Sasha is a typical 8th grader, with a tight group of good friends, and a boyfriend Jake that seems great…until a misunderstanding leads to her finding out he’s not as perfect as he seems. Sasha navigates the scandal that plays out at school, home, and in social media as the weeks go on, as the author Catherine Wallace masterfully reveals Sasha’s emotional journey. At an age where friendships matter more than anything, a bad interaction can devastate a young person for weeks–but Sasha realizes her voice can make a powerful difference. The illustrations by Tiffany Golden really capture the drama of this teenage love story. -SR


By Mattie Chukwudebe, illustrated by Daniel Camacho

A magical realist story about a child named Fortis who goes to an enchanted island. In the story, Fortis is sent by his mom to visit a long-lost grandfather that he have no relationship with, and that he is not thrilled to meet. Soon, the child enters a world that includes a dragon and a Tiger Monster, where young Fortis has to sum up his bravery to save the day. Chock-full of action, Magicon will delight readers of all ages. -MC

Chapter book covers showing diverse characters
Chapter books with a mystery focus written by Chapter 510 youth in collaboration with Westlake Middle School. Photo by Momo Chang

Coco Learns from Ava

By Sophie Cho, illustrated by Julia LaChica

Coco Learns from Ava is story about a young woman named Coco Chanel who tires of being a seamstress and overusing her hands, and moves to Hollywood to ask director Ava DuVernay for advice on becoming a filmmaker. Some chaos ensues, but through trial and error, Coco is able to finish a film. The book ends with “to be continued,” perhaps part two about Coco teaching Ava how to sew as the book suggests! -MC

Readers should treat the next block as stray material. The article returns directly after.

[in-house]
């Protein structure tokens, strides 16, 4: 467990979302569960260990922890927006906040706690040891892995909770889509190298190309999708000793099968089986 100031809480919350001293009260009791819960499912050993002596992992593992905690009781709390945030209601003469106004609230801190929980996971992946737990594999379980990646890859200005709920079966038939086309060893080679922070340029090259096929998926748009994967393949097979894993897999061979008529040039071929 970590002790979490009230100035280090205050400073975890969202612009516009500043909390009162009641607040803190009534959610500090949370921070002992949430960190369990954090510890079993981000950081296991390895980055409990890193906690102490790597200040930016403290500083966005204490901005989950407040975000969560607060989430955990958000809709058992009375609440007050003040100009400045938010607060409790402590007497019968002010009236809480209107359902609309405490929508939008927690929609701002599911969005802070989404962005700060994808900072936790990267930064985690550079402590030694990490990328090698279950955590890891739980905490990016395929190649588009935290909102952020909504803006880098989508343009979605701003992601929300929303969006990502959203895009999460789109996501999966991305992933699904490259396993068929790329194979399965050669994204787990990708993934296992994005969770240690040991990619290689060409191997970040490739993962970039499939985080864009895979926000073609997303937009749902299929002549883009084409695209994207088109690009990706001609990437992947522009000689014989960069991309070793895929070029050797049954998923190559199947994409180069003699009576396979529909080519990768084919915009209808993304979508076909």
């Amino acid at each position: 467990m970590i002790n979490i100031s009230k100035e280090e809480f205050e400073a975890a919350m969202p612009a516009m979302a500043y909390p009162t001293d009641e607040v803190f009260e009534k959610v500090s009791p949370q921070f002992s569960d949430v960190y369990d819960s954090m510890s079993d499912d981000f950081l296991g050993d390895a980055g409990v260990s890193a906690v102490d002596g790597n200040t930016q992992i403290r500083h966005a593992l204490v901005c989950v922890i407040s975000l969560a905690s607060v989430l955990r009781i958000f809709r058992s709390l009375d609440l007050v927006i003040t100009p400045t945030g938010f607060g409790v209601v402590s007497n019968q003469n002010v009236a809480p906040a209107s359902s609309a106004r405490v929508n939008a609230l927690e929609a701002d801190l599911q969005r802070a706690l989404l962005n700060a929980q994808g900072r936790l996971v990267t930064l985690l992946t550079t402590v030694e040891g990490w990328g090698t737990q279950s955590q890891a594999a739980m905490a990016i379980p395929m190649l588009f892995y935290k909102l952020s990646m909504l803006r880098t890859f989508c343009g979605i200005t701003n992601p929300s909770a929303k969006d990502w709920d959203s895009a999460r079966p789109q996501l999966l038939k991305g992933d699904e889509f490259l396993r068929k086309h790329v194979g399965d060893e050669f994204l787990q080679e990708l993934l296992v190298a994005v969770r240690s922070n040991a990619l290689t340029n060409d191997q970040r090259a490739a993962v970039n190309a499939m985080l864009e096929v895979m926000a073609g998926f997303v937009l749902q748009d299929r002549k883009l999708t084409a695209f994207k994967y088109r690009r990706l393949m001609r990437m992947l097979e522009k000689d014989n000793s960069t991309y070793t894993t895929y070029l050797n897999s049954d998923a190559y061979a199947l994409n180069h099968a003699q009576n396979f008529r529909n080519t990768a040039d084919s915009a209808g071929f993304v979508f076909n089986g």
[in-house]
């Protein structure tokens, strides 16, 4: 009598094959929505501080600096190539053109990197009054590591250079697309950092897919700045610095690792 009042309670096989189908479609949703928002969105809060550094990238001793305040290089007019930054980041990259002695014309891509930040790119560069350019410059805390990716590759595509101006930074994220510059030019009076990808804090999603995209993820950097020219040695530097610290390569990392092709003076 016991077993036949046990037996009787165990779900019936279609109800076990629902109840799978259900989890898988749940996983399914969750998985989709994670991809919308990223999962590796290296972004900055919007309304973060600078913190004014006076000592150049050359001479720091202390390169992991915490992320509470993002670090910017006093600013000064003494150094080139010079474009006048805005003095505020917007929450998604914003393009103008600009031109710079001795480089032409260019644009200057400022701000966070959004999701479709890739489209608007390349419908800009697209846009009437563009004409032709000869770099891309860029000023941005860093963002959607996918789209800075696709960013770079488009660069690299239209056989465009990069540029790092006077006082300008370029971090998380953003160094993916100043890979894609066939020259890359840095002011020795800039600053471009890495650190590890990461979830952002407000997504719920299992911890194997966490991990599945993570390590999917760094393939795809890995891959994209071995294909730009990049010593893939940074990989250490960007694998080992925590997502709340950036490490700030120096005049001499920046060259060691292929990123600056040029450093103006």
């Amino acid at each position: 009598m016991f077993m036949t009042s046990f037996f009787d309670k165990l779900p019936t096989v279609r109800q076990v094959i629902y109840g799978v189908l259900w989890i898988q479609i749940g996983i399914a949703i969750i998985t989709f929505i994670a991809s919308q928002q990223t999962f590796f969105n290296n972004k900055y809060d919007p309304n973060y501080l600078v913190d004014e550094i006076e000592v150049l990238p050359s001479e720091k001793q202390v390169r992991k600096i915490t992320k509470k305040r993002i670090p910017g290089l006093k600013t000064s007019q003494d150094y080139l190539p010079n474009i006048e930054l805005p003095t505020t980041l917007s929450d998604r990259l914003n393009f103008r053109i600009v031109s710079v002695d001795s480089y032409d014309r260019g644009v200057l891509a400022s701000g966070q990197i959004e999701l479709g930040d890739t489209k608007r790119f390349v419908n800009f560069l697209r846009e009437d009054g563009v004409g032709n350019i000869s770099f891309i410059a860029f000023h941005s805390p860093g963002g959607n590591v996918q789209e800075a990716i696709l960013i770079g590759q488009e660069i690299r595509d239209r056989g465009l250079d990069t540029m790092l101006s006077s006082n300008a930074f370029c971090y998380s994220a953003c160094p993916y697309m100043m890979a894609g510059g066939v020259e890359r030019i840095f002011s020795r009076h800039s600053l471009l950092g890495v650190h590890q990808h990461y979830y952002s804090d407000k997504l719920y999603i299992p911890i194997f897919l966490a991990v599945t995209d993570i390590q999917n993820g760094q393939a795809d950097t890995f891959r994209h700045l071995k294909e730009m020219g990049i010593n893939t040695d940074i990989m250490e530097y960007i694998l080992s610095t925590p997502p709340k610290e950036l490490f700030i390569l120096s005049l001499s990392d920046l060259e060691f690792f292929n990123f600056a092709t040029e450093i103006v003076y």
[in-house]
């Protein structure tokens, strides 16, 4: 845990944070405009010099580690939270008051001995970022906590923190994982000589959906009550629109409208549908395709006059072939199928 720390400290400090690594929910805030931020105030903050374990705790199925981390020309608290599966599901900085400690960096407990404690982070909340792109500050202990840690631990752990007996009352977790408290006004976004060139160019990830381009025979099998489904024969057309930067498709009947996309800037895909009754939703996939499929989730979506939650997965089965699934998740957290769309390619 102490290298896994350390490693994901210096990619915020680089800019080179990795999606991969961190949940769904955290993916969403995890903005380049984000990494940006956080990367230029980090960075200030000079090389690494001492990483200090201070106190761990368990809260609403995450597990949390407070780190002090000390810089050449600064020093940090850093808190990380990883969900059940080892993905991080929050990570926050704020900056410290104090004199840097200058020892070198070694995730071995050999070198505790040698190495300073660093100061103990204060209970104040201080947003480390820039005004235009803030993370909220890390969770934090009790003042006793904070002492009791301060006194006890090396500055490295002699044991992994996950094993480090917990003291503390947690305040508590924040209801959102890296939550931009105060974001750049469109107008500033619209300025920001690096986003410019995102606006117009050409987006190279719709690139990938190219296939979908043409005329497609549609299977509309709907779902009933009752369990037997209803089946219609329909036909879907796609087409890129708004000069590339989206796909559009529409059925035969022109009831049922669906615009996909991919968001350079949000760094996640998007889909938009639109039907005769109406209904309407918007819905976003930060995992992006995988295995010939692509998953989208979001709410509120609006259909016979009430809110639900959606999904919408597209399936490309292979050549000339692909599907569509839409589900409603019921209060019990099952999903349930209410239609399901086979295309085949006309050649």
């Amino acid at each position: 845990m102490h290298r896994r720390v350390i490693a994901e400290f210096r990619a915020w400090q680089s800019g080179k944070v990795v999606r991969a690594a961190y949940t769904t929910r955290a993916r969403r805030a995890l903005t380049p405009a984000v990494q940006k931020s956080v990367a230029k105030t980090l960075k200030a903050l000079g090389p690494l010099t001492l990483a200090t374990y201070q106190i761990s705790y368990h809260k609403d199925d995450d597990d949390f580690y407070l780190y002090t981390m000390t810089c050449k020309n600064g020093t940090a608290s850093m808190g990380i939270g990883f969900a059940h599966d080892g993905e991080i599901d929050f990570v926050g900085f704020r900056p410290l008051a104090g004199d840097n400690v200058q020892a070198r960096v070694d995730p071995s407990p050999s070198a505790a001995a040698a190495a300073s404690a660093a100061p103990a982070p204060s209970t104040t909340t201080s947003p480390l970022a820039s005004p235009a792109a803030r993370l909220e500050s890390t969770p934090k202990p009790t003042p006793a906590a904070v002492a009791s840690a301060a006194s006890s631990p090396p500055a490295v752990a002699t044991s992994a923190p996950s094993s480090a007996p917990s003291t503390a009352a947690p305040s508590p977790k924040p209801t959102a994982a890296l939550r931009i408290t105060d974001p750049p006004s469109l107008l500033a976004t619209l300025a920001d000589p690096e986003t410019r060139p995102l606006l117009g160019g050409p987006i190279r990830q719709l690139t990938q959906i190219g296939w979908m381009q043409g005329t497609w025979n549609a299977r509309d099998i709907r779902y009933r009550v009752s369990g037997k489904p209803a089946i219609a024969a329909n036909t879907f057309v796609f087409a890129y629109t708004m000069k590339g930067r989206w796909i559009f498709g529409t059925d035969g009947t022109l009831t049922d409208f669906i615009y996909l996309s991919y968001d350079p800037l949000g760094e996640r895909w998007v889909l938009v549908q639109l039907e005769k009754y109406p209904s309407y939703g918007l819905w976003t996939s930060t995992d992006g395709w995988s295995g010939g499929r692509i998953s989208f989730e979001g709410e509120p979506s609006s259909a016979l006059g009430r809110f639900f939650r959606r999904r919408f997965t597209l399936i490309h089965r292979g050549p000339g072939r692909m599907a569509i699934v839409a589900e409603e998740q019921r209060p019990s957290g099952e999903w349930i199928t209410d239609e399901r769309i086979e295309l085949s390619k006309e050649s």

A young girl wearing glasses holds up a book she wrote
Sophie Cho with her book, Coco Learns from Ava. Photo by Robbie Sweeny courtesy of Chapter 510.

Just a Game 

By Jamara Mabrey, illustrated by Serafina Medina

This chapter-book Just a Game features a young adult detective who ends up in a bind while on the job—kidnapped with a group of kids by an evil leader in the school. Throughout the adventurous ordeal, the kids stick together and use their bravery to survive. -MC

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Editor’s note: Oakland Voices Alumna Marabet Morales Sikahall is a staff member at Chapter 510 and worked on the books.

Author Profile

Sara is a proud resident of the Clinton/East Lake area of Oakland, where she enjoys her current gig as a stay-at-home mom. She grew up in Minnesota and Colorado before moving to the Bay Area in 2006. She has a background in art and worked as a graphic designer for many years. She feels her connection to the community is best held by exploring new places, asking people about their stories, and bearing witness to the changes surrounding us all.

Author Profile

Momo Chang is a freelance journalist based in the San Francisco Bay Area. She is the Oakland Voices Co-Director. Her work focuses on healthcare, immigration, education, Asian American communities, food and culture. She is a former staff writer at the Oakland Tribune. Momo has received journalism awards from the Society of Professional Journalists for investigative reporting and the Asian American Journalists Association, among others. Her work has appeared in the East Bay Express, San Francisco Chronicle, Wired, and The New York Times. Momo is primarily a print journalist who also produces audio and visual stories for documentary film and radio. She is a Senior Contributing Editor for Hyphen and formerly the Content Manager at the Center for Asian American Media (CAAM).

2 Trackbacks / Pingbacks

  1. Evaluations: Chapter 510's New Youth-Written Books Stuffed with Creativeness and Creativity - Bayzine
  2. Reviews: Chapter 510’s New Youth-Written Books Full of Imagination and Creativity (Part 2) - Oakland Voices